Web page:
Pseudocholinesterase deficiency

Deficiency of butyrylcholine esterase

Overview

Type of disease: Rare conditions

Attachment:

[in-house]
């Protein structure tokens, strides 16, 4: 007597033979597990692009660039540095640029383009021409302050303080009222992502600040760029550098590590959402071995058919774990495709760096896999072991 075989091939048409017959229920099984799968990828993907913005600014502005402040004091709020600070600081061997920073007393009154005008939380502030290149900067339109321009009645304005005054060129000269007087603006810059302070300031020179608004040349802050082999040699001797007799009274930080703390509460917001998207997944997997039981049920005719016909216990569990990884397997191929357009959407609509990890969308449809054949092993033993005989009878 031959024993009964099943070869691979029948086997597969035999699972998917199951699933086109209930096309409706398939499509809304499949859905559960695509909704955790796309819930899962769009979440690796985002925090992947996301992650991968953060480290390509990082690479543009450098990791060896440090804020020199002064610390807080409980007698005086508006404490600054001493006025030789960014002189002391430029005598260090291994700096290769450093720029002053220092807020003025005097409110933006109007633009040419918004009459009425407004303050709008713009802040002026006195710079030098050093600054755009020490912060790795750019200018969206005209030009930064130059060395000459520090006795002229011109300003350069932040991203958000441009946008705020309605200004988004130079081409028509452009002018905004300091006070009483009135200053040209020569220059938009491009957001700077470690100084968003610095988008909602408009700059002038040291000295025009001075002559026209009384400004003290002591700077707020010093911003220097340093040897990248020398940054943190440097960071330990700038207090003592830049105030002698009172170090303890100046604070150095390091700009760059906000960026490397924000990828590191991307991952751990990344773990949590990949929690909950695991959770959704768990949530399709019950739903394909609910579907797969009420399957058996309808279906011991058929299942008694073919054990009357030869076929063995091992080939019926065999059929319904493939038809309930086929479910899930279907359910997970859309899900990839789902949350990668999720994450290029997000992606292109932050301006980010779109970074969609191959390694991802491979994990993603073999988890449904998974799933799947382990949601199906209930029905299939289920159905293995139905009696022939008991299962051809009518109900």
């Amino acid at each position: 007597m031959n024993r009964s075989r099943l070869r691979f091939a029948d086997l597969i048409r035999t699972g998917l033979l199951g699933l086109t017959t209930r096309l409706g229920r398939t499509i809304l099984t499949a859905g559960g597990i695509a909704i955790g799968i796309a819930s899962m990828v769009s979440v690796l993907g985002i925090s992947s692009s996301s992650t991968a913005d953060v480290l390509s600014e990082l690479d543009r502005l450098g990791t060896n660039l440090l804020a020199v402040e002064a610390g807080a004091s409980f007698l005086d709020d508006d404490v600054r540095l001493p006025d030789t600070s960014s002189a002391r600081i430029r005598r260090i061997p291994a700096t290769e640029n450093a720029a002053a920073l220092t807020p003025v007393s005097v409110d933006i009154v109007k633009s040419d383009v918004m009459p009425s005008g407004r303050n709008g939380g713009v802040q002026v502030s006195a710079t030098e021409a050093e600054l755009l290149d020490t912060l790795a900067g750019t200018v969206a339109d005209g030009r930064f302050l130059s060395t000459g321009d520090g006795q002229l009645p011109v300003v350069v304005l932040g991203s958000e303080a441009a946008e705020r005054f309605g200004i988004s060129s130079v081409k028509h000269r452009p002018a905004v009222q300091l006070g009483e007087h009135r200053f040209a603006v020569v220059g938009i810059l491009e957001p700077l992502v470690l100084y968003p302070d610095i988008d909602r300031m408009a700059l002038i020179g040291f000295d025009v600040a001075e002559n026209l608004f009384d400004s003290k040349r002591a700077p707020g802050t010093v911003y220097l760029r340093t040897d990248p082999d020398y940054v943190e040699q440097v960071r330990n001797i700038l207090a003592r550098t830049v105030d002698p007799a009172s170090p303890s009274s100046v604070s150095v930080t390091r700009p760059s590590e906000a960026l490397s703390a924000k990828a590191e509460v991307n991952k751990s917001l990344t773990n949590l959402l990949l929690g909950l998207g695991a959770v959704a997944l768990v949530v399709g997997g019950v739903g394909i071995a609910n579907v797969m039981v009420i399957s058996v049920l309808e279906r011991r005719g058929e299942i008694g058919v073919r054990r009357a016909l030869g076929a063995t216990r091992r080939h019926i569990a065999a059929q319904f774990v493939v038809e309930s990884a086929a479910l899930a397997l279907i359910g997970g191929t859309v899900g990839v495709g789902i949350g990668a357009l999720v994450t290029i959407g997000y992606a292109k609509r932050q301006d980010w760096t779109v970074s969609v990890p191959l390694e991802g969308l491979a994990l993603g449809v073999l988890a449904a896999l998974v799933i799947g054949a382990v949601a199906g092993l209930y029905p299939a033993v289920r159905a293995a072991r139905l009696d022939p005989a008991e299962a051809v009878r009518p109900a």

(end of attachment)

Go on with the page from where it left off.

Pseudocholinesterase deficiency is a condition that causes increased sensitivity to certain muscle relaxant drugs used during general anesthesia, called choline esters. These drugs relax the muscles used for movement, including the muscles needed for breathing. They are normally broken down by the body within a few minutes of being given, at which time the muscles can move again. However, people with pseudocholinesterase deficiency may not be able to move or breathe on their own for a few hours after, therefore needing mechanical ventilation until the drugs are cleared from the body. Affected individuals may also have increased sensitivity to certain other drugs and to specific agricultural pesticides. Pseudocholinesterase deficiency can be inherited in an autosomal recessive manner and caused by mutations in the BCHE gene, or it can have non-genetic causes in which case it is called acquired pseudocholinesterase deficiency. Source: Genetic and Rare Diseases Information Center (GARD), supported by ORDR-NCATS and NHGRI.

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